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Doctor Who Knock Knock review

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We’re a third of the way through the series already- where’s the time gone? To be realistic, the weeks are going slowly due to my upcoming exams (HELP!) and Doctor Who is the light at the end of the tunnel so to speak.

I’ve made it no secret I’ve found this run of episodes to be very strong so far, but much like Series 8 and 9 we’ll have to wait to see if a dud comes around at some point towards the end (let’s hope not). Knock Knock continues the series’s strong run so far, and is reminiscent of stories like Ghost Light and Image of the Fendahl, two of my favourite stories. Whilst not as strong as those stories, this is still a very entertaining and well written addition to the already strong Series 10. It’s probably my favourite so far.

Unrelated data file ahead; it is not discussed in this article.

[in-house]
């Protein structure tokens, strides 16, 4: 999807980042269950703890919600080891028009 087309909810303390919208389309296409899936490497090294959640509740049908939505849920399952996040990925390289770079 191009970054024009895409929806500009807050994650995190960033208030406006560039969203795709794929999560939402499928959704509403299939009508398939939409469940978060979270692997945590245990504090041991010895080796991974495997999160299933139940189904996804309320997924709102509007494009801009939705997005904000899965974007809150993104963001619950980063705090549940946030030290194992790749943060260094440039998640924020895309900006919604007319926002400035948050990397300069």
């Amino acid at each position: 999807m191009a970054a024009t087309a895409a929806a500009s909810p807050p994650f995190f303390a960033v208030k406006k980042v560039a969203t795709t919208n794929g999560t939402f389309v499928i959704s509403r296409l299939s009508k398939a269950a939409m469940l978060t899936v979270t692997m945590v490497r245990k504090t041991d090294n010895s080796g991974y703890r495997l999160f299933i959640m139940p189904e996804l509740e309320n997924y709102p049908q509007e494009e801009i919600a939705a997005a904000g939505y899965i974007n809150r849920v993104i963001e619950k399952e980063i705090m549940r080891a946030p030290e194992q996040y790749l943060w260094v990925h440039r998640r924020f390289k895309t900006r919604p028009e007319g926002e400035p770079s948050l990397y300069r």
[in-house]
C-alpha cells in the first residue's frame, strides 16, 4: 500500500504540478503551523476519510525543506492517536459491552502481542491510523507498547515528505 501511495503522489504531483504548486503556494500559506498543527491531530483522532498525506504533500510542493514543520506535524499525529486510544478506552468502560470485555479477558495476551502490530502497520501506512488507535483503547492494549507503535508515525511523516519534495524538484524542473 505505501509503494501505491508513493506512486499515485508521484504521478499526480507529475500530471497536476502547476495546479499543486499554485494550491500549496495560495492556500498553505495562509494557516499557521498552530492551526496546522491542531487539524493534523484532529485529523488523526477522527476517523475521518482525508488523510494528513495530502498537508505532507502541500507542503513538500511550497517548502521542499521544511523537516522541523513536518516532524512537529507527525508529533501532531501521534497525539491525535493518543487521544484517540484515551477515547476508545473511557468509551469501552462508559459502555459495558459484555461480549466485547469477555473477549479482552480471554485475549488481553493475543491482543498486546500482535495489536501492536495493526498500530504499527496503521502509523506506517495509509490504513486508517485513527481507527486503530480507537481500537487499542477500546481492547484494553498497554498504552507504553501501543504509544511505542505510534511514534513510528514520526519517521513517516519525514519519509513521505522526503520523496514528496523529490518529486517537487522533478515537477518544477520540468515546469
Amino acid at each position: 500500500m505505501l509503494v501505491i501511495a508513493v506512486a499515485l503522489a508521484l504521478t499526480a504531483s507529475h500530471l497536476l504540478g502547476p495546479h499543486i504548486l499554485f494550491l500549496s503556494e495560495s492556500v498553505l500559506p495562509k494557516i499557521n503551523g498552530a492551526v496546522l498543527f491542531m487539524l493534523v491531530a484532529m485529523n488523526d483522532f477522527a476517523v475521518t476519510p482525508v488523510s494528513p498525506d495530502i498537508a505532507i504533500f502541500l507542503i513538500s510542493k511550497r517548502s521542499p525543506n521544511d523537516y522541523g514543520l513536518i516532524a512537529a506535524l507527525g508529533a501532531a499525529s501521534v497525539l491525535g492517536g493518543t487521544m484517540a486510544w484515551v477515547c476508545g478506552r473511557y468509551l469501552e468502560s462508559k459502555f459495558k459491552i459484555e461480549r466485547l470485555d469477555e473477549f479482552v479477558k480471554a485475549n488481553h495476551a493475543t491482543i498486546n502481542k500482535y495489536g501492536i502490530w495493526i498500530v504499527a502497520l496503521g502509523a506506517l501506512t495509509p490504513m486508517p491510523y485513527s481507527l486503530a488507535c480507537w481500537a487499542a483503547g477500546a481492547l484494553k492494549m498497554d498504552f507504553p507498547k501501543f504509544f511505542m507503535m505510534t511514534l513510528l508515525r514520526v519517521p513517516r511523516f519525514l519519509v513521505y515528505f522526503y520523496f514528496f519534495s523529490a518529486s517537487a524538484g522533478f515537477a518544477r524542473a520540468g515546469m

This is the first time this series where the Doctor and Bill are separated and this is where the episode shines. We see how far Bill has come in just four episodes as she basically tells the Doctor to go away and let her live her life, which is great although I’m not a fan of how Steven Moffat always has companions pop in and out of their daily lives. Whilst I like The Caretaker, we really didn’t need another similar episode in Series 10 dealing with the companion’s dual life so I’m glad that wasn’t the focus this week. Scaring children (and my mum who only watched because of David Suchet) and creating an entertaining story was the focus. It wasn’t as character based as last week, but I’m sensing themes and arcs throughout the series I’ll discuss later.

Haunted house, creepy bugs, body horror. This episode truly feels like a Guillermo del Toro film.